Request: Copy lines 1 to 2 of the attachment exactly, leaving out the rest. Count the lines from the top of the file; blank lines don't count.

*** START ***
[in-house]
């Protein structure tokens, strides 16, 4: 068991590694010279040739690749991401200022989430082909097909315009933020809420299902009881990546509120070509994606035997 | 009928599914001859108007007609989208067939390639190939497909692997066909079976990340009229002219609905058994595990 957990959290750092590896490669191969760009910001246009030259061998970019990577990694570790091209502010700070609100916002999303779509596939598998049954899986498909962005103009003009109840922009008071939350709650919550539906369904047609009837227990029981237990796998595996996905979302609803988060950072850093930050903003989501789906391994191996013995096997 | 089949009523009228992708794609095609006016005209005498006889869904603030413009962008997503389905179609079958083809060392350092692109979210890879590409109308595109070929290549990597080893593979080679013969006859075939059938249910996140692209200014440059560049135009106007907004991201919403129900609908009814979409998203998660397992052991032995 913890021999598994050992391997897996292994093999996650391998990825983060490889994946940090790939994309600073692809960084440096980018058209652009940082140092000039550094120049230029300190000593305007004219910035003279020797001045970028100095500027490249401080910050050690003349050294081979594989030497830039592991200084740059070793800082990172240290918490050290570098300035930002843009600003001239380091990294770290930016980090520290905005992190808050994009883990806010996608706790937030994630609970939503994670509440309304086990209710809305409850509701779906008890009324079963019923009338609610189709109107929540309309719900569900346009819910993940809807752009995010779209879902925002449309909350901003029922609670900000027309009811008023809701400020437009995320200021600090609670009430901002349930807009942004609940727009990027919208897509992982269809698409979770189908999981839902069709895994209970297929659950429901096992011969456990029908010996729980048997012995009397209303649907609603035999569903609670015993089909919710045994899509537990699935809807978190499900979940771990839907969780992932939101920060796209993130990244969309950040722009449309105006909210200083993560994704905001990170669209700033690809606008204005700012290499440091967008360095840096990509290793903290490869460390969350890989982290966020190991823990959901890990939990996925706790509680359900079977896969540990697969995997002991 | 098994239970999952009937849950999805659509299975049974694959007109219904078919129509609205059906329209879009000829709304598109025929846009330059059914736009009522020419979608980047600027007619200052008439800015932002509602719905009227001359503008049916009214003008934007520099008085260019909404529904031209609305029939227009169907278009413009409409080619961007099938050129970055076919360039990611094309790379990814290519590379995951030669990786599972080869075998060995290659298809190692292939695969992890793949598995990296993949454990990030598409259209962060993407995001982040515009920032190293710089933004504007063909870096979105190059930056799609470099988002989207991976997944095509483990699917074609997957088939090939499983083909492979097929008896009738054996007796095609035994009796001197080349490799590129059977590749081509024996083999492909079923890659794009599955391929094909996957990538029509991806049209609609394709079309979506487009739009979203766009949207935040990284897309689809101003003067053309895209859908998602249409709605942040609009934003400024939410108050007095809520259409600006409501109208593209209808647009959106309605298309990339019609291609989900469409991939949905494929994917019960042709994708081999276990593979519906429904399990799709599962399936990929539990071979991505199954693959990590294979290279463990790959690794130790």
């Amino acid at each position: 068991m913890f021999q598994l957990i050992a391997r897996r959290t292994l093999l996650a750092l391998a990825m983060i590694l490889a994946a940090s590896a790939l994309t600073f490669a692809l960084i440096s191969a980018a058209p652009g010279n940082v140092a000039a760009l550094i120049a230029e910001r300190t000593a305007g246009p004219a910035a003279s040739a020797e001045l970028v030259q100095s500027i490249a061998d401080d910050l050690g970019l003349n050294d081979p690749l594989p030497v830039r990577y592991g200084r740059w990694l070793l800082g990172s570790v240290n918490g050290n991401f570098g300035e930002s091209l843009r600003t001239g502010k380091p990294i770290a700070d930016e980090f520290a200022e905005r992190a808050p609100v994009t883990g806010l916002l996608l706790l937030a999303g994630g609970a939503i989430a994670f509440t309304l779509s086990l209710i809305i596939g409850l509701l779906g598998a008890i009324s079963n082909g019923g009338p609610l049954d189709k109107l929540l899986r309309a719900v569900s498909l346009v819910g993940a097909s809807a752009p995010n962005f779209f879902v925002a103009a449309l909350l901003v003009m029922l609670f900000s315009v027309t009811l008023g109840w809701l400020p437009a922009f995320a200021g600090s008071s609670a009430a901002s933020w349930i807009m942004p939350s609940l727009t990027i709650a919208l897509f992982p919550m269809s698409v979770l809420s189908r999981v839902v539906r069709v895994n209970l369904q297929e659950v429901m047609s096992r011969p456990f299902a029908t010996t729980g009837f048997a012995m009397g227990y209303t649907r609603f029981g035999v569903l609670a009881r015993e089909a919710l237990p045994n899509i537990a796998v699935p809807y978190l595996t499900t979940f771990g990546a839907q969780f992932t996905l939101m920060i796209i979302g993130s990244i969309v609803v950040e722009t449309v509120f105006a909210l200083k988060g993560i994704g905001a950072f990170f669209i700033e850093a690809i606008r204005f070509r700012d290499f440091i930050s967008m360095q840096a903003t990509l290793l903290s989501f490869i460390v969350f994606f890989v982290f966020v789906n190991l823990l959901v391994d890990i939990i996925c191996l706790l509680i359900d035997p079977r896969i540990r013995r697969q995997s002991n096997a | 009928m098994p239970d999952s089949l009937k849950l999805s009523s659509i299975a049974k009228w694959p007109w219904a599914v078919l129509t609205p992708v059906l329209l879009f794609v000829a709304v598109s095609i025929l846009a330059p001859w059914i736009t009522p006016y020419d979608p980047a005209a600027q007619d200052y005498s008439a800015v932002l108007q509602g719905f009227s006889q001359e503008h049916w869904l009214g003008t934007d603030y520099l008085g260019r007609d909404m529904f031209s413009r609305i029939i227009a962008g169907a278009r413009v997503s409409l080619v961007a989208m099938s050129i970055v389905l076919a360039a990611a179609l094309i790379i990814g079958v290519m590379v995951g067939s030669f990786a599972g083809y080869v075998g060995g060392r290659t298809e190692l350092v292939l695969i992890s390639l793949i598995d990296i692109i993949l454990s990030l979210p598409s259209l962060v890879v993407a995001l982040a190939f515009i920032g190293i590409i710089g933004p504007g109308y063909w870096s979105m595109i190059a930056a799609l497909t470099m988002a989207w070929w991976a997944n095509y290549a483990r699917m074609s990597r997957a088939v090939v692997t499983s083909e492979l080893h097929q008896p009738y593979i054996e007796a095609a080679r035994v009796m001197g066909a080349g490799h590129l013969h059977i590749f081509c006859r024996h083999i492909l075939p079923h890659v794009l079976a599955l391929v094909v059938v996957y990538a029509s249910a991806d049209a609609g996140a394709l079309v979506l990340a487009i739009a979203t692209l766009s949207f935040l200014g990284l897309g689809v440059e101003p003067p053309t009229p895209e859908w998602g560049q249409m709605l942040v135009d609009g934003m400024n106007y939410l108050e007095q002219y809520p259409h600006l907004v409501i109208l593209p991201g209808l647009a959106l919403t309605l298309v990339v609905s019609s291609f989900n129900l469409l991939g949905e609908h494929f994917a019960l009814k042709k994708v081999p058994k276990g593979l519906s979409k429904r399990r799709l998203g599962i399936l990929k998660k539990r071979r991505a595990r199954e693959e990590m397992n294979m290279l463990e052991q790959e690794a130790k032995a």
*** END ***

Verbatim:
[in-house]
């Protein structure tokens, strides 16, 4: 068991590694010279040739690749991401200022989430082909097909315009933020809420299902009881990546509120070509994606035997 | 009928599914001859108007007609989208067939390639190939497909692997066909079976990340009229002219609905058994595990 957990959290750092590896490669191969760009910001246009030259061998970019990577990694570790091209502010700070609100916002999303779509596939598998049954899986498909962005103009003009109840922009008071939350709650919550539906369904047609009837227990029981237990796998595996996905979302609803988060950072850093930050903003989501789906391994191996013995096997 | 089949009523009228992708794609095609006016005209005498006889869904603030413009962008997503389905179609079958083809060392350092692109979210890879590409109308595109070929290549990597080893593979080679013969006859075939059938249910996140692209200014440059560049135009106007907004991201919403129900609908009814979409998203998660397992052991032995 913890021999598994050992391997897996292994093999996650391998990825983060490889994946940090790939994309600073692809960084440096980018058209652009940082140092000039550094120049230029300190000593305007004219910035003279020797001045970028100095500027490249401080910050050690003349050294081979594989030497830039592991200084740059070793800082990172240290918490050290570098300035930002843009600003001239380091990294770290930016980090520290905005992190808050994009883990806010996608706790937030994630609970939503994670509440309304086990209710809305409850509701779906008890009324079963019923009338609610189709109107929540309309719900569900346009819910993940809807752009995010779209879902925002449309909350901003029922609670900000027309009811008023809701400020437009995320200021600090609670009430901002349930807009942004609940727009990027919208897509992982269809698409979770189908999981839902069709895994209970297929659950429901096992011969456990029908010996729980048997012995009397209303649907609603035999569903609670015993089909919710045994899509537990699935809807978190499900979940771990839907969780992932939101920060796209993130990244969309950040722009449309105006909210200083993560994704905001990170669209700033690809606008204005700012290499440091967008360095840096990509290793903290490869460390969350890989982290966020190991823990959901890990939990996925706790509680359900079977896969540990697969995997002991 | 098994239970999952009937849950999805659509299975049974694959007109219904078919129509609205059906329209879009000829709304598109025929846009330059059914736009009522020419979608980047600027007619200052008439800015932002509602719905009227001359503008049916009214003008934007520099008085260019909404529904031209609305029939227009169907278009413009409409080619961007099938050129970055076919360039990611094309790379990814290519590379995951030669990786599972080869075998060995290659298809190692292939695969992890793949598995990296993949454990990030598409259209962060993407995001982040515009920032190293710089933004504007063909870096979105190059930056799609470099988002989207991976997944095509483990699917074609997957088939090939499983083909492979097929008896009738054996007796095609035994009796001197080349490799590129059977590749081509024996083999492909079923890659794009599955391929094909996957990538029509991806049209609609394709079309979506487009739009979203766009949207935040990284897309689809101003003067053309895209859908998602249409709605942040609009934003400024939410108050007095809520259409600006409501109208593209209808647009959106309605298309990339019609291609989900469409991939949905494929994917019960042709994708081999276990593979519906429904399990799709599962399936990929539990071979991505199954693959990590294979290279463990790959690794130790």